Sunday, 9 December 2018


KwaZulu-Natal  South Africa

Mountain of the Dragons

South Africa’s mightiest mountain range with its spear-like peaks – reminiscent of the saw-toothed spine of a gigantic dragon.

 Where Adventure beckons..........




Once you’ve mastered map and compass skills, you will appreciate the nifty extra features that a GPS receiver can bring you. Note that a GPS receiver can never replace a map and compass, and you should never go hiking in the Wilderness without it as backup to your GPS.

Confirm your position

   You will appreciate this feature if you have ever been on a broad pathless summit, any clues to your exact location blocked out by mist, wondering if you were about to walk down the wrong ridge into the wrong valley. Within a few seconds, you can create a way-point for your current location. This gives you a grid reference for where you are, and by checking your position against the map, you can get down safely.

Routes through featureless terrain

   This is where the GPS really comes into its own. Crossing valleys on a bearing is one thing, but uneven ground and the lack of features to take a bearing can make this tricky. With GPS you can set a course for a position, and even if you have to walk around dangerous terrain, and the edges of forests, the GPS will continue to point towards your way-point.

Mark way-points

   To enter way-points – anywhere you want to go – on the GPS, you have to enter the six-figure grid reference for all the features and locations you want to tick off. It’s fiddly, but take the time to do this before you set out. Useful way-points could be path junctions, the start of a ridge or crag that leads to the summit, a summit cairn, or the start of the descent path.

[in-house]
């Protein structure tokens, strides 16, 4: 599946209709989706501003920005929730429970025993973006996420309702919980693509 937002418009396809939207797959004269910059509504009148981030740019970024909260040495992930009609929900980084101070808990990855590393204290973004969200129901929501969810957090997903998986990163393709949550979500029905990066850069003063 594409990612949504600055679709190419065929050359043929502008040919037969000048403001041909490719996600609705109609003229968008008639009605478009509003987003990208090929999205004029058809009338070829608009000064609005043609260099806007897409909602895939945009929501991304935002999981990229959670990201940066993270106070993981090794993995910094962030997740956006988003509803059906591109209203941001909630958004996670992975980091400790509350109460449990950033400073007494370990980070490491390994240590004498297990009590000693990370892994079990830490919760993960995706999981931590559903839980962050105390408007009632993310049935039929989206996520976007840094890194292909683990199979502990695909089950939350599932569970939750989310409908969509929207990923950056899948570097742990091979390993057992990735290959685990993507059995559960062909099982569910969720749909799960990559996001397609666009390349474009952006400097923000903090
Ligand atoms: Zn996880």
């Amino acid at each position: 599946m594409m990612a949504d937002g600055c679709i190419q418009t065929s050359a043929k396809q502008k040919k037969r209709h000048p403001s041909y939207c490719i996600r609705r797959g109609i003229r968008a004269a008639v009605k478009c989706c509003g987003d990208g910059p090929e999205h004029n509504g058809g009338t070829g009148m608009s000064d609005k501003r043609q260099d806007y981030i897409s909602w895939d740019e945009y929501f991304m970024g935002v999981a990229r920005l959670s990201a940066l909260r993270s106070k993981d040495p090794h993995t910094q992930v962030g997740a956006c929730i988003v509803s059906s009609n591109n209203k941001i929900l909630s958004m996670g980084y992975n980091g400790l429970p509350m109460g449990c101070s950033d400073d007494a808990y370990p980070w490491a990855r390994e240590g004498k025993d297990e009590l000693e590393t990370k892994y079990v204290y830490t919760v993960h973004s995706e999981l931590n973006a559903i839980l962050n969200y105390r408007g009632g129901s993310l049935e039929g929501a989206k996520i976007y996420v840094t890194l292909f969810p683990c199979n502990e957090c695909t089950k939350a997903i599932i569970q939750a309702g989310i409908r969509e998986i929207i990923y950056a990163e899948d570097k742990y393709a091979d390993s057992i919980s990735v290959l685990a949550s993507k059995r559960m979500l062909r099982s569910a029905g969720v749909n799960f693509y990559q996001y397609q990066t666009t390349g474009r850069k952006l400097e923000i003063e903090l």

You can mark your current position with the click of a button, a facility that is particularly useful if you come across a really good wild camping spot or special feature that you want to return to later.

   You can call up any of your pre-planned way-points during the walk by pressing ‘Go To’, and the moving arrow will point to the way-point, and count the distance back to it.


   A route is a series of way-points entered in the order you want to navigate them. Press Navigate, and the unit will guide you along the route. As you reach each way-point of the route your approach is counted down. When you arrive, the unit starts guiding you to the next one on the list. As mentioned above, the GPS can be ‘out’ by as much as 25 meters.
When you arrive, it is an easy operation to re-position the way-point to avoid any cumulative errors.

GPS accuracy

   In terms of accuracy the GPS will locate your position to within 10-25 meters. The way this works on the ground is if you program in a way-marker – a path junction for example- you may reach the junction 10-25 meters before the GPS says you are due to meet it, or overshoot it by the same distance. Use the map to confirm your position.

   In very tight navigation situations the consequences of even slight deviations can be serious. An example is navigating of the summit of the Escarpment in a white-out. In these conditions, it is vital to note that a GPS is an aid to navigation with a compass and map, not a replacement. In these circumstances, you should take a bearing from a known location, such as a summit cairn, with a baseplate compass.


   I personally use a Garmin E-Trex 20, a brilliant and utterly reliable piece of equipment which has never failed me yet. The biggest bonus is that back at home I can download all the data from the hike onto my laptop. The unit also tracks my every move and I know exactly where I was. The battery life on this unit is exceptional – two triple A batteries will last me 4 days and that is with extensive daily use. Remember, never leave your compass, and map at home.

We as hikers, explorers and adventurers have the absolute duty to respect and protect our Wildernesses. Nobody else will do it for us. Take ownership!

The End.

Safe Hiking.

References and Acknowledgements

From the book – “The Ultimate Hiking Skills – Hinkes/Bagshaw”

Photos:  Willem Pelser
Compiled by Willem Pelser